Piano Quintet No.1 in d minor, Op.35
You could not ask for a better example of why Friedrich Gernsheim is among those unknown composers most deserving of recognition and acclaim than his Piano Quintet No.1 in d minor, Op.35. Here is an extraordinarily fine work which could stand alongside of that of Brahms and not come away the worse for it. Listen to the sound-bites and judge for yourself.
Friedrich Gernsheim (1839-1916) is a composer whose music was held in the highest regard by critics during his lifetime. No less an authority than Wilhelm Altmann, perhaps the most influential chamber music critic of all time, has written that Gernsheimís chamber music is poetic and of a high intellectual content. But Gernsheim had two misfortunes, which led to his music not obtaining the reputation it might have. The first was to be born within a decade of Brahms. A misfortune because, in what is surely an extraordinary phenomenon, virtually every composer in the German-speaking countries born within a decade either side of Brahms were so eclipsed by him that their reputation and music all but disappeared when that era was over. Names such as Rheinberger, Reinecke, Kiel, Bruch, Dessoff, and Herzogenberg, among many others, come to mind. The second misfortune was that being Jewish, his music was officially banned during the Nazi era, which insured that it would fall into oblivion. It is only now, close to a century after his death that it is being rediscovered with great delight.
Gernsheim, somewhat of a piano and violin virtuoso as a child, was eventually educated at the famous Leipzig Conservatory where he studied piano with Ignaz Moscheles and violin with Ferdinand David. After graduating, he continued his studies in Paris, getting to know Saint SaŽns, Lalo, Liszt and Rossini. Despite his admiration for France and the French, he returned to Germany and during the course of his life, he held academic and conducting positions in Cologne, Rotterdam and finally Berlin. He used his position as a conductor to advance the cause of Brahmsí music. The two, while not close friends, carried on a correspondence for many years during which it was clear that Brahms had considerable respect and admiration for Gernsheimís work. An accolade which was, in Brahmsí case, no mere flattery as Brahms only very rarely praised the works of other composers.
The First Piano Quintet dates from 1877. Though he was only 28, Gernsheim had by then obtained his own voice and had freed himself from the influence of Mendelssohn, Schumann and even Brahms, whom he admired. The opening Allegro moderato, after a very brief introduction, opens with a powerful theme of destiny. Two lyrical tunes immediately follow, one after the other, without development, which is saved for later. A slow movement, Andante molto cantabile, has a lovely, long-lined melody presented by the first violin. Almost unnoticed, the other voices unobtrusively join in, bringing with them a satisfyingly rich tonality. The Vivace ed energico, which comes next, serves as a powerful scherzo, its nervous main theme brings with it tremendous forward motion and drama. The trio, with its languid melody, provides an excellent contrast. The finale, Allegro con brio, begins in an interesting fashion--with a hesitant fugue. The main theme takes a few moments to surface but as soon as the fugue reaches its first marker, the piano produces a gorgeous and compelling melody, which is quickly taken up by the strings. From here on out, the music just flows effortlessly along. A lyrical second theme takes up the current. The handling of each voice is truly masterful. We wish to thank Mark Thomas who generously made the sound-bites available to us.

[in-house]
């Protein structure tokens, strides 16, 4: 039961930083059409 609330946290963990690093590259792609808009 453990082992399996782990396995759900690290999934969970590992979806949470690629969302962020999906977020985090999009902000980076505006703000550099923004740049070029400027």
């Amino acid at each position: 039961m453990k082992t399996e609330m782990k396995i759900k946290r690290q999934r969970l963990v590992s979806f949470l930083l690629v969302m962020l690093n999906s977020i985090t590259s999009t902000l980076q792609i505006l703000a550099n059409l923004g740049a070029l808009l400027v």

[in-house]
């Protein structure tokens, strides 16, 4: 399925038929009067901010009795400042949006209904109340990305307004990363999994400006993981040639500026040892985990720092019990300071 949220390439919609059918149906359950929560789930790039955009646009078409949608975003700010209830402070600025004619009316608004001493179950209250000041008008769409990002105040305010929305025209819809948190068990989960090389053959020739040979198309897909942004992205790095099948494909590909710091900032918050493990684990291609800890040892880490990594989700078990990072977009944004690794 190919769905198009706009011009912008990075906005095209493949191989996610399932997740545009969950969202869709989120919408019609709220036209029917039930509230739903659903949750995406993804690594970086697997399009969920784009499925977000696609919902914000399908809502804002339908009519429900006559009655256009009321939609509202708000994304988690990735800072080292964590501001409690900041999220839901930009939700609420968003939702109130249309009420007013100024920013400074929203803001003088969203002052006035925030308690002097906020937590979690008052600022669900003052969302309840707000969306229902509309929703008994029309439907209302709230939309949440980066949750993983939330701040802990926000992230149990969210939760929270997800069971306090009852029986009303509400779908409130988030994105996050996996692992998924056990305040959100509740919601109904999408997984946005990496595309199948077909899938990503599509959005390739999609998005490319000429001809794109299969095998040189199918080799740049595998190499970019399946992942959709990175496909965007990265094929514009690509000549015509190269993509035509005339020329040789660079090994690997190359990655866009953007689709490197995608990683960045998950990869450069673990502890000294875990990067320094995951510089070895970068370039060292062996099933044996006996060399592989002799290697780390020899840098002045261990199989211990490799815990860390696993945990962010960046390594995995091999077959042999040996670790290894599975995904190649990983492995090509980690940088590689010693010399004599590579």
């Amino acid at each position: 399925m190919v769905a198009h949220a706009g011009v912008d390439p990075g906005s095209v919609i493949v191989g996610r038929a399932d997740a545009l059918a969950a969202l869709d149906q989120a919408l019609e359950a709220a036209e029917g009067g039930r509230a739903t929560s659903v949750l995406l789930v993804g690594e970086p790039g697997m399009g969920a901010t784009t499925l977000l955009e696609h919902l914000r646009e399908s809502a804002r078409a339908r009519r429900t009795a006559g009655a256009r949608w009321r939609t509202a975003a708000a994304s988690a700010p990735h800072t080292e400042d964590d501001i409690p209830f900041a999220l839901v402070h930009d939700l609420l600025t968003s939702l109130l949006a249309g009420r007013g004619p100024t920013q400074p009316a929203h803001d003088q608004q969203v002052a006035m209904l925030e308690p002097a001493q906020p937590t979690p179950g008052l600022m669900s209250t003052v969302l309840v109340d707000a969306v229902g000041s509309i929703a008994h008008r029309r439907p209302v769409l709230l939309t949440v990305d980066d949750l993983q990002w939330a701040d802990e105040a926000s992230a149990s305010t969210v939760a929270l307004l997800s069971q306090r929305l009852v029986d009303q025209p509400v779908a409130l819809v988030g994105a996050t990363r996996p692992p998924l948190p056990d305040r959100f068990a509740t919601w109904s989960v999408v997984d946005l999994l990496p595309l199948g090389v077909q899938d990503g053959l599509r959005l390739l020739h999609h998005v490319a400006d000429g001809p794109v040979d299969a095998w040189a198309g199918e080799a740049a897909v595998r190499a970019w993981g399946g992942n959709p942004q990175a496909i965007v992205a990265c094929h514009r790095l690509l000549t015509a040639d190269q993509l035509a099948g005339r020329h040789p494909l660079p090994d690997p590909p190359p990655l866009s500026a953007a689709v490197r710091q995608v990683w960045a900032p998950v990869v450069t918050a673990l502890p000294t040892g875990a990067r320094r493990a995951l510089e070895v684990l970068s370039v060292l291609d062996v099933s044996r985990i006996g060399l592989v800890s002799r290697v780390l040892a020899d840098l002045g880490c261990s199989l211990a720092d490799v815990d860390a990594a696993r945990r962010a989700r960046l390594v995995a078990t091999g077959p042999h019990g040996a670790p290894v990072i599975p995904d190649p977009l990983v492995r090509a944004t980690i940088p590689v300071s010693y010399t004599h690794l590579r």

In our opinion, here is an important masterwork, deserving of rescue. We hope that professional players will be enticed to undertake this worthwhile task, while inviting amateur players to add an exceptional work to their chamber music libraries. Out of print for over a century, we have reprinted the first and only edition, however, we have corrected a few mistakes and added rehearsal numbers.